- The Washington Times - Wednesday, October 23, 2002

New NATO for new war

NATO is preparing itself to fight terrorism on many fronts with new flexibility that will confound critics of the Atlantic alliance, NATO Secretary-General George Robertson said yesterday.

"At [the] Prague [summit] we will unveil a major enhancement in the alliance's capacity to contribute to the war against terror," Mr. Robertson told the Brookings Institution.

NATO leaders are preparing for a summit next month in Prague, the Czech capital, where they will consider adding as many seven new members. NATO now has 18 members.

He said the new measures include "concepts of operations" and collective planning. They may not "appear glamorous," but they are essential, he said.

"At Prague NATO will take a significant leap forward in enabling our forces to defend themselves and civilian populations should the need arise," he said.

Mr. Robertson also appealed to the United States to cooperate more with its allies by sharing advanced weapons technology, and he demanded that Europe increase its military effectiveness.

"I am continuing to browbeat all NATO governments on capabilities. In Europe, the message is modernization or marginalization. Here in Washington, the message is: Remove the alibis," he said.

"Europeans have for years complained that they would like to do more, but the United States was unwilling to transfer the necessary technology."

"If the United States wants Europeans to share the responsibilities and risks of dealing with today's threats, it must be prepared to transfer the technology needed to modernize European armed forces."

He predicted that the NATO summit "will silence the siren voices who have repeatedly told us that the trans-Atlantic capabilities gap is too wide to bridge."

Critics of the war against terrorism "forget that we are still in the early stages of the war," he said.

The coalition against terrorism "has enjoyed a year of extraordinary success by driving Osama bin Laden and his al Qaeda terrorist network from their base in Afghanistan and defeating their brutal Taliban allies, Mr. Robertson added.

"Terror cells across the world have been crushed," he said. "Financial support to terrorists has been cut. Their communications have been disrupted."

"They are not invincible," he said. "They will be defeated in any war where freedom-loving people are united against evil."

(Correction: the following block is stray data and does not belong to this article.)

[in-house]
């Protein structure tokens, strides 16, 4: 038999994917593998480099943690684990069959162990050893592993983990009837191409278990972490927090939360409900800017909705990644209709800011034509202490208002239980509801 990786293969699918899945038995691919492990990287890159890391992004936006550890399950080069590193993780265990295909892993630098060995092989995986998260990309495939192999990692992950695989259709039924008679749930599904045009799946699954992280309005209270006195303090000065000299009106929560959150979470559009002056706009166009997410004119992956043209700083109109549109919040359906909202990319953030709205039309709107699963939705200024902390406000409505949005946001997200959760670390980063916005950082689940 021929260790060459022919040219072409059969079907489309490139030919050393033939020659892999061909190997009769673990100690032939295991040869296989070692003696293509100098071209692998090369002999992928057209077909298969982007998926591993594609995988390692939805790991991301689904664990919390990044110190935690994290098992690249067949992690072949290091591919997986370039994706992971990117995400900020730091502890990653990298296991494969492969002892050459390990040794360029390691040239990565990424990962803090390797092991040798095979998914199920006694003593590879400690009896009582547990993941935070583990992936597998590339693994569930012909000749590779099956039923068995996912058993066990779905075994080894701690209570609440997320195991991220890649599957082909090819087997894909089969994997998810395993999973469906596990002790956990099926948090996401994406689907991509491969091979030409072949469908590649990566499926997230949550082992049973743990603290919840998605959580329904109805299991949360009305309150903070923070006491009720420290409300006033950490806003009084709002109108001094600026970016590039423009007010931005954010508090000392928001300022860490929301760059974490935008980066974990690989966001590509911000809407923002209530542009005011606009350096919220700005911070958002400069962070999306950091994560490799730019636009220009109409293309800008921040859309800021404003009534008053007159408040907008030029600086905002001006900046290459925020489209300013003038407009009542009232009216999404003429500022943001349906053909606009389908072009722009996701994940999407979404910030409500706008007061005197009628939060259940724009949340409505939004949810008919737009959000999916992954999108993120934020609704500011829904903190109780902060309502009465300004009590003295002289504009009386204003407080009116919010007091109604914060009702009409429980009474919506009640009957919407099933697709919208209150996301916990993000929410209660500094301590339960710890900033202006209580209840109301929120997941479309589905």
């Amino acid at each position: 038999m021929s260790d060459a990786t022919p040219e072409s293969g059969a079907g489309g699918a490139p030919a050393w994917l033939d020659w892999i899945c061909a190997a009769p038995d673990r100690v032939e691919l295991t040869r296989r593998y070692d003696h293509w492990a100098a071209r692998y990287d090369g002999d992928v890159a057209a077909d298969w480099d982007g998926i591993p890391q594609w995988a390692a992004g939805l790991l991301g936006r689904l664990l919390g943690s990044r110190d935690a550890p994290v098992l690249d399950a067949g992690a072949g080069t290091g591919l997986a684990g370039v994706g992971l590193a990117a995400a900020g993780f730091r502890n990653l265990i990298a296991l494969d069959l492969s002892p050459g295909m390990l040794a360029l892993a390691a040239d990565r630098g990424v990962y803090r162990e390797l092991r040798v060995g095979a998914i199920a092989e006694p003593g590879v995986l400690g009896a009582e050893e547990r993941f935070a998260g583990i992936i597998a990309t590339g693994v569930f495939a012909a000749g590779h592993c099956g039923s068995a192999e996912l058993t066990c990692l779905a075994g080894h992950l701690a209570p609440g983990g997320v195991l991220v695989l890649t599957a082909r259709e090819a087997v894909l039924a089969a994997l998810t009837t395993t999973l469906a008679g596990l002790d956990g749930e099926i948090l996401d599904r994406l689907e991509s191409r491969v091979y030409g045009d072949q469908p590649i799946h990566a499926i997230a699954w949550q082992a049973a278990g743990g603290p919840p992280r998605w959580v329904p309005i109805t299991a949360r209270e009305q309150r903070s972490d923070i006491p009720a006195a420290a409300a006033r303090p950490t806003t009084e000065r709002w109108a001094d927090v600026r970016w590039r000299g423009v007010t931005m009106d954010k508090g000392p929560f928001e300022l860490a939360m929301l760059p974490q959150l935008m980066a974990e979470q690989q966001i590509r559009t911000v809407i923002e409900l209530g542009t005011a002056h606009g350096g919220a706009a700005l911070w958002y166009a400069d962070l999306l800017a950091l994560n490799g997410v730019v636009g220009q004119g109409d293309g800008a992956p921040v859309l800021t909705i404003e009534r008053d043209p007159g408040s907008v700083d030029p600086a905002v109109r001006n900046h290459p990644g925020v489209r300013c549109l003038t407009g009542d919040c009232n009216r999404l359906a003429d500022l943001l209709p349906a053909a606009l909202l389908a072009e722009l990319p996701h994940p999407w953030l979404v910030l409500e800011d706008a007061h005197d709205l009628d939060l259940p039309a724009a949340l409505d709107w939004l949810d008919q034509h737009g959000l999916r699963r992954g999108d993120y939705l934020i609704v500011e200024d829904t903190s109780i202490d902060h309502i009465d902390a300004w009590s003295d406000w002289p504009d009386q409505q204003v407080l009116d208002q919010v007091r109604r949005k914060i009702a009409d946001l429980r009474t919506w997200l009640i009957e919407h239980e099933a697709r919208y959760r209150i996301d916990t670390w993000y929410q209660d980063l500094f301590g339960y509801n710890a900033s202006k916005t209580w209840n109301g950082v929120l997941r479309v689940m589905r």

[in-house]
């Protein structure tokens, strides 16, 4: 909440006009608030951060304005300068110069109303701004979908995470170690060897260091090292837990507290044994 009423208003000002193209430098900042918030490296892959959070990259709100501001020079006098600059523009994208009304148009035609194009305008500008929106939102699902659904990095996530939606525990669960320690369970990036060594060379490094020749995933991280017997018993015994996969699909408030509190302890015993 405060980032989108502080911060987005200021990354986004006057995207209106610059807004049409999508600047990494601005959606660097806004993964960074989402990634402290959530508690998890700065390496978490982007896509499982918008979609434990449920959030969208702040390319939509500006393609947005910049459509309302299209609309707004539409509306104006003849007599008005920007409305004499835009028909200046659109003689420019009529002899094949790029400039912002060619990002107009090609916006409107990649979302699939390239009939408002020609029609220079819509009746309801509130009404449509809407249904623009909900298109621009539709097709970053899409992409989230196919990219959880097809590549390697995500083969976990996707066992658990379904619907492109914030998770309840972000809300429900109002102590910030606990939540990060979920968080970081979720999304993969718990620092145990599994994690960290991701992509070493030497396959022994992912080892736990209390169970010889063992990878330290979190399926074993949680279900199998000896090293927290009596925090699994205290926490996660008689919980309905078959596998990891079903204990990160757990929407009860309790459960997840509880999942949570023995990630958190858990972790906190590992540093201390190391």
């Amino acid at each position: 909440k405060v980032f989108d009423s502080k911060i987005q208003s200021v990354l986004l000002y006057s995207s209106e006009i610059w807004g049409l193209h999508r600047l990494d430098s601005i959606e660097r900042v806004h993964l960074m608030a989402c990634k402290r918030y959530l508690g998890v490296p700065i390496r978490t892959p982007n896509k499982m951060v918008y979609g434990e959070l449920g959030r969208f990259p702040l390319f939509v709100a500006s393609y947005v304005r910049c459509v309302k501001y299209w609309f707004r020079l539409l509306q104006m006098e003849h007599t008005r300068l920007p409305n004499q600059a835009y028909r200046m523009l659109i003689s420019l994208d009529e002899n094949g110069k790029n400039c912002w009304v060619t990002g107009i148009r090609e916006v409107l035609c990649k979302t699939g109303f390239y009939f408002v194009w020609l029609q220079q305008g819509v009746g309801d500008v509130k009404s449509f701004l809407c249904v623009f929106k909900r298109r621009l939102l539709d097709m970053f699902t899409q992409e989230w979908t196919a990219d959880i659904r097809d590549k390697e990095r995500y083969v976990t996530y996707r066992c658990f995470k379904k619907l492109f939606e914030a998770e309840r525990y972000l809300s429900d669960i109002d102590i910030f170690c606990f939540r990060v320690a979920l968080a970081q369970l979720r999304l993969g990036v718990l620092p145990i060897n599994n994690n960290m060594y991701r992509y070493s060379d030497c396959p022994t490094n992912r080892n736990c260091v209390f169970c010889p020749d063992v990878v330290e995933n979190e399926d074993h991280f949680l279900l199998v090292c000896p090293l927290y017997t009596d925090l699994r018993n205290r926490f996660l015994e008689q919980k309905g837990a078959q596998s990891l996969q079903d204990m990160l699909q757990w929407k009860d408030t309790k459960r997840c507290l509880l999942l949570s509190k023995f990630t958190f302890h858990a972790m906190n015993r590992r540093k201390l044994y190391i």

Water diplomacy

A top U.S. diplomat met Lebanese President Emile Lahoud yesterday to discuss tensions between Lebanon and Israel, which has threatened war over a Lebanese project that taps a river that feeds Israel's main source of water.

William Burns, assistant secretary of state for Near Eastern affairs, said the meeting "gave me an opportunity to stress the commitment of the U.S. to a fair and peaceful resolution of the war issue, working closely with the Lebanese government, with Israel, with the United Nations and the European Union."

Despite Israeli warnings, Lebanon last week opened the project to divert water from the Wazzani River to supply villages in southern Lebanon. The Wazzani feeds the Sea of Galilee in Israel.

Mr. Burns told reporters that he and Mr. Lahoud also discussed the disputed border between Lebanon and Israel. He said he stressed the "importance to all parties of maintaining a relative quiet" in southern Lebanon, where anti-Israeli guerrillas are still active.

Mr. Burns said he "reviewed [President Bushs] commitment of trying to achieve a strong new U.N. resolution" that demands that Iraq honor commitments made after the Gulf war cease-fire to abandon weapons of mass destruction.

He told Mr. Lahoud that Mr. Bush sees war as a "last resort."


Warning to Bosnia

The U.S. ambassador to Bosnia-Herzegovina warned political parties yesterday to reject hard-line nationalists and form a new government of moderate leaders.

"I have to say that the United States will support and help only governments formed from moderate parties," Ambassador Clifford Bond told the Bosnian daily newspaper, Nezavisne Novine.

Nationalist parties won major gains in the elections Oct. 5, posing a threat to the delicately balanced governments of ethnic Croats, Serbs and Muslims created by the 1995 accord that ended Bosnia's civil war.

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